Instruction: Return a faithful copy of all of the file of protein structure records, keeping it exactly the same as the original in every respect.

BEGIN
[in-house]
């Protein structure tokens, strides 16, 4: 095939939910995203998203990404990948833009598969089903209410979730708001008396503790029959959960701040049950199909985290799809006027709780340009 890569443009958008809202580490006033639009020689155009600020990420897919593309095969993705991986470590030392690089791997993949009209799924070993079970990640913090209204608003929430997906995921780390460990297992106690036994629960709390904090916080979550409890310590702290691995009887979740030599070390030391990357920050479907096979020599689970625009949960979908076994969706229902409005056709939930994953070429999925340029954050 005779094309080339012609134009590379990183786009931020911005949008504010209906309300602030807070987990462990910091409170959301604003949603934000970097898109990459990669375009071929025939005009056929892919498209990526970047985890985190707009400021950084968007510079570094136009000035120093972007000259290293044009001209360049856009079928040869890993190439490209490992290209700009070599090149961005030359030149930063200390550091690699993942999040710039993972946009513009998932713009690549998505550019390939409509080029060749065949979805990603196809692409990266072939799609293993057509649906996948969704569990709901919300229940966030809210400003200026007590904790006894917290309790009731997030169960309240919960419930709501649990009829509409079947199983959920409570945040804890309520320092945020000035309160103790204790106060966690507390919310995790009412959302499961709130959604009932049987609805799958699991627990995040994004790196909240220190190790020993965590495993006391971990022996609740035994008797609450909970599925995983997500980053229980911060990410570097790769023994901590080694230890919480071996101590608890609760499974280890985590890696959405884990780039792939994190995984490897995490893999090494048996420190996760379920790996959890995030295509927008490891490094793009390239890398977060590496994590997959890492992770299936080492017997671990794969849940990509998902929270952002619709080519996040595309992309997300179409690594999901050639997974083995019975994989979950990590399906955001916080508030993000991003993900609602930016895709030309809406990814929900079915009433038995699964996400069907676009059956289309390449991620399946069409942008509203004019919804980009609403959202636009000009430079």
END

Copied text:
[in-house]
């Protein structure tokens, strides 16, 4: 095939939910995203998203990404990948833009598969089903209410979730708001008396503790029959959960701040049950199909985290799809006027709780340009 890569443009958008809202580490006033639009020689155009600020990420897919593309095969993705991986470590030392690089791997993949009209799924070993079970990640913090209204608003929430997906995921780390460990297992106690036994629960709390904090916080979550409890310590702290691995009887979740030599070390030391990357920050479907096979020599689970625009949960979908076994969706229902409005056709939930994953070429999925340029954050 005779094309080339012609134009590379990183786009931020911005949008504010209906309300602030807070987990462990910091409170959301604003949603934000970097898109990459990669375009071929025939005009056929892919498209990526970047985890985190707009400021950084968007510079570094136009000035120093972007000259290293044009001209360049856009079928040869890993190439490209490992290209700009070599090149961005030359030149930063200390550091690699993942999040710039993972946009513009998932713009690549998505550019390939409509080029060749065949979805990603196809692409990266072939799609293993057509649906996948969704569990709901919300229940966030809210400003200026007590904790006894917290309790009731997030169960309240919960419930709501649990009829509409079947199983959920409570945040804890309520320092945020000035309160103790204790106060966690507390919310995790009412959302499961709130959604009932049987609805799958699991627990995040994004790196909240220190190790020993965590495993006391971990022996609740035994008797609450909970599925995983997500980053229980911060990410570097790769023994901590080694230890919480071996101590608890609760499974280890985590890696959405884990780039792939994190995984490897995490893999090494048996420190996760379920790996959890995030295509927008490891490094793009390239890398977060590496994590997959890492992770299936080492017997671990794969849940990509998902929270952002619709080519996040595309992309997300179409690594999901050639997974083995019975994989979950990590399906955001916080508030993000991003993900609602930016895709030309809406990814929900079915009433038995699964996400069907676009059956289309390449991620399946069409942008509203004019919804980009609403959202636009000009430079």